Install and run Django completely inside Docker<!-- --> - Lorey Ipsum

Install and run Django completely inside Docker


This guide will show you how to install Django inside Docker with docker-compose and without installing any dependencies on the host system. Since there are a few quirks and I have to look it up myself every damn time, here's a guide hopefully helping me and other the next time.

This guide will:

  • help you install the newest version of django inside your docker container
  • be independent of your host OS and python version, so you can always get the newest version inside docker
  • provide a basic setup of django inside docker with docker-compose to build upon

Basic requirements file

Start with a requirements.txt file containing only:


Save it as requirements.txt.

Basic Dockerfile

Firstly, a Dockerfile is needed to set up and run our project. We'll use a basic version you can expand later. It uses Python 3.8, installs all dependencies from your requirements.txt file, and then copies your project files into the image.

So copy this in your Dockerfile:

FROM python:3.8


# copy and install requirements first 
# -> speeds up build if requirements haven't changed
COPY requirements.txt /code/
RUN pip install -r requirements.txt

# copy rest of files
# (not needed since we also mount a volume, 
# but you won't mount in production)
COPY . /code/

Basic docker-compose

In docker-compose.yml:

version: '3'

    build: .
      - .:/code/
    command: bash
    tty: True
    # external is the port you use on your host, i.e. localhost:8000
    # internal is the port django uses inside the container
    # format: external:internal 
    - "8000:8000"

Running it all

After having set up the above files, run the following steps:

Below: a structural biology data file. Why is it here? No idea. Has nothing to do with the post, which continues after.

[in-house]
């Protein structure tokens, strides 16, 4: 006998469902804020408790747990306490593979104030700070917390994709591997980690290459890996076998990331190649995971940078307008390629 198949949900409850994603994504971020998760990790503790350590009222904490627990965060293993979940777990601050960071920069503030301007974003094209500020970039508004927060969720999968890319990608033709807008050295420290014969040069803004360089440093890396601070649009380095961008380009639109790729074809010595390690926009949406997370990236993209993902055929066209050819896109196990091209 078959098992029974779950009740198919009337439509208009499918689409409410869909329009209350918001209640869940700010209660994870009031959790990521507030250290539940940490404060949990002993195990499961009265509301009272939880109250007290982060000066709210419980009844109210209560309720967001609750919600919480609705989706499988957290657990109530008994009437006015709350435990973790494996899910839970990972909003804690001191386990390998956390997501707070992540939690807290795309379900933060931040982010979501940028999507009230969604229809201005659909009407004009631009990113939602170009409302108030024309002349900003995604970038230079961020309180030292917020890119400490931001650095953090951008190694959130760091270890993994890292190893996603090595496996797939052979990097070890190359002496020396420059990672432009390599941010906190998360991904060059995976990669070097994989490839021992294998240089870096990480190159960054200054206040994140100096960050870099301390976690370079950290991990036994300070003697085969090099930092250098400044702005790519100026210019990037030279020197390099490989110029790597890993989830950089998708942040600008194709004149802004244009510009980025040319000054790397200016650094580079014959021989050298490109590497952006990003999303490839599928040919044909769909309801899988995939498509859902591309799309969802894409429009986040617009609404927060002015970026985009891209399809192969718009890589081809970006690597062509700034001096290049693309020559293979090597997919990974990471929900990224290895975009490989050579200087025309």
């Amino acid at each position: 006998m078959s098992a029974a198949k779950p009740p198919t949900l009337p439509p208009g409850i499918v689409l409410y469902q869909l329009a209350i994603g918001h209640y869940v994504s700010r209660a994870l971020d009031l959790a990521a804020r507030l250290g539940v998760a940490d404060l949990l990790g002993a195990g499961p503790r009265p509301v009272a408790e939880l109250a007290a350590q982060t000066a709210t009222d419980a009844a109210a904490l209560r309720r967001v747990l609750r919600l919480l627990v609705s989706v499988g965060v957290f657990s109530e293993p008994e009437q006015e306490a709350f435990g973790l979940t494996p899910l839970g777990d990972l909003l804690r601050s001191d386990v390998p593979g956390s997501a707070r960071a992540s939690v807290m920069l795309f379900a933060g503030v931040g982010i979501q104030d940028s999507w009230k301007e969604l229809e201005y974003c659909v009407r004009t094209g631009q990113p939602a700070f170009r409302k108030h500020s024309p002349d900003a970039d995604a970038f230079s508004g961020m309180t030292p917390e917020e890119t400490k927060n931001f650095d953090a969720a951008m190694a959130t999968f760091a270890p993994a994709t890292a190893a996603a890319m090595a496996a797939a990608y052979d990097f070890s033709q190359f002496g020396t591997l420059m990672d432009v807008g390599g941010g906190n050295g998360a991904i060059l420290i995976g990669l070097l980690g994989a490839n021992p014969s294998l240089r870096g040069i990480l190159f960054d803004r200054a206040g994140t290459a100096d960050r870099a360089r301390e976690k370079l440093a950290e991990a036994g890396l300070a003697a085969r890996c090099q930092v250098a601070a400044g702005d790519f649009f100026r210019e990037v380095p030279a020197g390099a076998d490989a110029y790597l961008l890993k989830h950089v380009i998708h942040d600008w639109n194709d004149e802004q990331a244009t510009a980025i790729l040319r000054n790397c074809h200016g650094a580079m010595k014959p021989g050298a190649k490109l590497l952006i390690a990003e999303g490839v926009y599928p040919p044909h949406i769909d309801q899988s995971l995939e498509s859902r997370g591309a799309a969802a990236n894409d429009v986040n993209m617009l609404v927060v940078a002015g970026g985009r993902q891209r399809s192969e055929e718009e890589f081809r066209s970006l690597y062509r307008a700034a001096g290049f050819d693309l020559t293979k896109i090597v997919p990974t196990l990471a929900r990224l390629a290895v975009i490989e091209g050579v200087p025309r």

1. Run docker-compose build to build the images.
  2. Run docker-compose up to start the container, leave it running.
  3. Run docker-compose exec web pip freeze > requirements.txt to pin the installed dependencies to their actual version. requirements.txt should now contain version numbers.
  4. Run docker-compose exec web django-admin startproject YOURNAME . (mind the dot!) to start a new django project in the current directory.
  5. Run sudo chown -R $USER ./ to own the docker-generated files. Otherwise you'll get file permission problems when working with the generated files on your host (outside of docker).
  6. Run docker-compose exec web python ./ runserver

You should now be able to access a congratulations page at localhost:8000.

Next steps

If you're interested in setting up Django for production, feel free to check out my guide on how to set up Django deployment for production for the same stack.

Note: Changing ports

If you want to change the port to access your Django application, you only have to change the external port, i.e. the docker-compose.yml file. So to switch to port 80, change the line below ports: to

- "80:8000"

Then the container can be accessed with localhost:80 or just localhost (as 80 is the default).